Avivah Litan

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Avivah Litan
VP Distinguished Analyst
12 years at Gartner
30 years IT industry

Avivah Litan is a Vice President and Distinguished Analyst in Gartner Research. Her area of expertise includes financial fraud, authentication, access management, identity proofing, identity theft, fraud detection and prevention applications…Read Full Bio

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Target and the EMV aftermath

by Avivah Litan  |  February 11, 2014  |  4 Comments

Target boldly told Congress and the world that it was escalating its $100 million EMV upgrade program and would implement it before the October 2015 deadline. Target is absolutely correct when it says that payment system security is a responsibility that needs to be shared across all players in the payment ecosystem – i.e. issuing and acquiring banks, card networks, processors, retailers and other card acceptors.

EMV will definitely help secure the card present payment systems, although estimates are it will take about 6 years to roll out across the U.S. to the point where U.S. card issuers can stop producing cards with magnetic stripes on them. In the interim we can expect card-present in-country fraud rates to decline commensurate with the pace of EMV adoption. Eventually (but not before 6 or more years), the criminals will be unable to use mag stripe data that they steal so they will be dis-incented from breaching companies like Target who accept payment card transactions.

That’s a very long time to wait and now that POS malware is rampant in the underground, it’s safe to assume the card data breaches and the arms race to secure vulnerable payment systems will continue.

So where does that leave merchants like Target:

a) They still have to secure their cardholder data environment and comply with PCI

b) They have to spend money upgrading their POS terminals to accept contact and contactless EMV chip payments.

c) As of October 2015, if they don’t upgrade their terminals and a physical chip card is presented to them, they have to eat any fraud that occurs as a result of that transaction (even though I’d expect the fraudulent transactions from chip cards to be minimal).

d) Significantly, merchants don’t get the liability shift if it’s a mobile contactless EMV payment.

e) That means that merchants may encourage consumers to use Mobile contactless EMV payments, the Visa and MasterCard standard for mobile payments.

f) Card issuers will also likely be inclined to issue EMV payment functionality by provisioning it to consumer mobile devices rather than issue a physical chip card (although they may do both). This way they keep their card production costs down and start ingratiating themselves with consumers and their mobile digital wallets.

g) Merchants again become ‘hostage’ to the large market grip of Visa and MasterCard when it comes to mobile payments – and lose one of their last holdout hopes of a channel they can control and so that they can avoid paying relatively high Visa and MasterCard merchant fees.

h) As EMV takes hold in the U.S. the fraud will shift to Card Not Present fraud as has happened in other countries. Merchants are already responsible for CNP fraud and will have to spend more money beefing up their CNP fraud detection systems in the future, in anticipation of this fraud migration.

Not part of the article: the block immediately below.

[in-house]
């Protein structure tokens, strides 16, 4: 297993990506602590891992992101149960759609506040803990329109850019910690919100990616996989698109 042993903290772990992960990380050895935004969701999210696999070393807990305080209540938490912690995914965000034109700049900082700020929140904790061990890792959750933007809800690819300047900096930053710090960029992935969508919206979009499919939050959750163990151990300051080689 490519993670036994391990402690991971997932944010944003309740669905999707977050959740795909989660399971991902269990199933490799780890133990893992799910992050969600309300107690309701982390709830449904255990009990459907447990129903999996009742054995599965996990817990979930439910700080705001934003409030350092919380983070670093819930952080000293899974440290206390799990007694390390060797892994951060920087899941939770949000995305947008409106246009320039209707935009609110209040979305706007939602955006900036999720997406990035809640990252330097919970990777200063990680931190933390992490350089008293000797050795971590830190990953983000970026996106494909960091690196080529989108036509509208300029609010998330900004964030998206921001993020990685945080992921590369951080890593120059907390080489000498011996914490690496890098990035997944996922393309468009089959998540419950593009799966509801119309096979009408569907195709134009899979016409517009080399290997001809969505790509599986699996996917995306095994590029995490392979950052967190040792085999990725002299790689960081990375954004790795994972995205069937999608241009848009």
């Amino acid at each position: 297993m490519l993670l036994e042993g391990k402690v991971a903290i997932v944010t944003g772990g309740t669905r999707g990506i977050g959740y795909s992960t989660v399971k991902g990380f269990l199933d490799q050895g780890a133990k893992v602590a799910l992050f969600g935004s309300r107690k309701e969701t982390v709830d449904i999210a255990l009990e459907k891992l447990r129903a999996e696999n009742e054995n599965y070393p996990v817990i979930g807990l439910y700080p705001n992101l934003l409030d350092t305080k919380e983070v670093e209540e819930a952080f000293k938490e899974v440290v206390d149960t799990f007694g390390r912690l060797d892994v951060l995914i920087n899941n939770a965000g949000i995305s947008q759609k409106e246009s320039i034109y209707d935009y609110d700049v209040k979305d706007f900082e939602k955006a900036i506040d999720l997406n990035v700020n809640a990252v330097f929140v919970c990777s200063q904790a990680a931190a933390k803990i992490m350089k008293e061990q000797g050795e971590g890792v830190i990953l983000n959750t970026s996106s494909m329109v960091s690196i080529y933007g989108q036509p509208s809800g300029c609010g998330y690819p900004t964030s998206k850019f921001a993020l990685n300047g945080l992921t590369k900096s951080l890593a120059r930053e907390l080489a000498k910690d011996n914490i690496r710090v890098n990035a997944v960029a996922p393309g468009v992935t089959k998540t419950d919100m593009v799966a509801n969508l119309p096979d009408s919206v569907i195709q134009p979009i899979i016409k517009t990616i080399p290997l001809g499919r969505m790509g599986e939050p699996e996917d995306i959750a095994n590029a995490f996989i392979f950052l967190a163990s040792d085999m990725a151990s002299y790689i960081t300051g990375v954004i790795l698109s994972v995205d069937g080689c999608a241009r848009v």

i) And finally rates – I know there is a debate underway in the U.S. on whether or not the EMV Chip program here will be PIN or Signature based. Merchants prefer PIN; banks prefer Signatures. I’m guessing banks prefer signatures because it is advantageous to them – and disadvantageous to the merchants – economically. My guess is that the banks will win this debate even though PIN with Chip is more secure than just signature Chip.

So all in all – the banks come out ‘ahead’ and the retailers come out ‘behind’.

a) The U.S. gets a more secure in-store payment system, i.e. EMV

b) The retailers pay more money in fraud costs, mobile payment fees, and EMV related fees.

c) Visa and MasterCard and their card issuing banks dominate mobile NFC payments, lessening the chances for competitors with competitive rates to succeed.

I suppose that – other than squelching mobile payment competition which is a bad thing for the economy – this is a wash for U.S. consumers. What consumers lose in terms of having to pay higher prices from retailers (who have to cover their costs) – is equal to what they likely gain in terms of loyalty programs and other financial and customer service benefits from payment card issuers.

Would you rather pay more for laundry detergent if you got double frequent flyer points for buying it?

4 Comments »

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4 responses so far ↓

  • 1 Target and the EMV aftermath | All that Cuteness   February 11, 2014 at 5:28 pm

    [...] By Avivah Litan [...]

  • 2 Gary H.   February 11, 2014 at 6:15 pm

    No, I would NOT rather pay more. I am not a frequent flyer.

  • 3 Randy Vanderhoof   February 14, 2014 at 10:46 am

    [ f) Card issuers will also likely be inclined to issue EMV payment functionality by provisioning it to consumer mobile devices rather than issue a physical chip card (although they may do both). This way they keep their card production costs down and start ingratiating themselves with consumers and their mobile digital wallets.] I disagree. There can be no “mobile rather than cards” for issuers. It will be “mobile and cards” or cards only for many years. Issuers costs go up supporting cards + mobile. Merchants who enabled contactless will have the benefit of accepting all mobile payments options consumers bring in, not just the low cost options that merchants prefer.

  • 4 Dave Birch   February 16, 2014 at 7:11 am

    I suspect merchants will use the double frequent flyer miles to incentivise consumers to select “direct” solutions (e.g., MCX) via ACH over _any_ card-based option.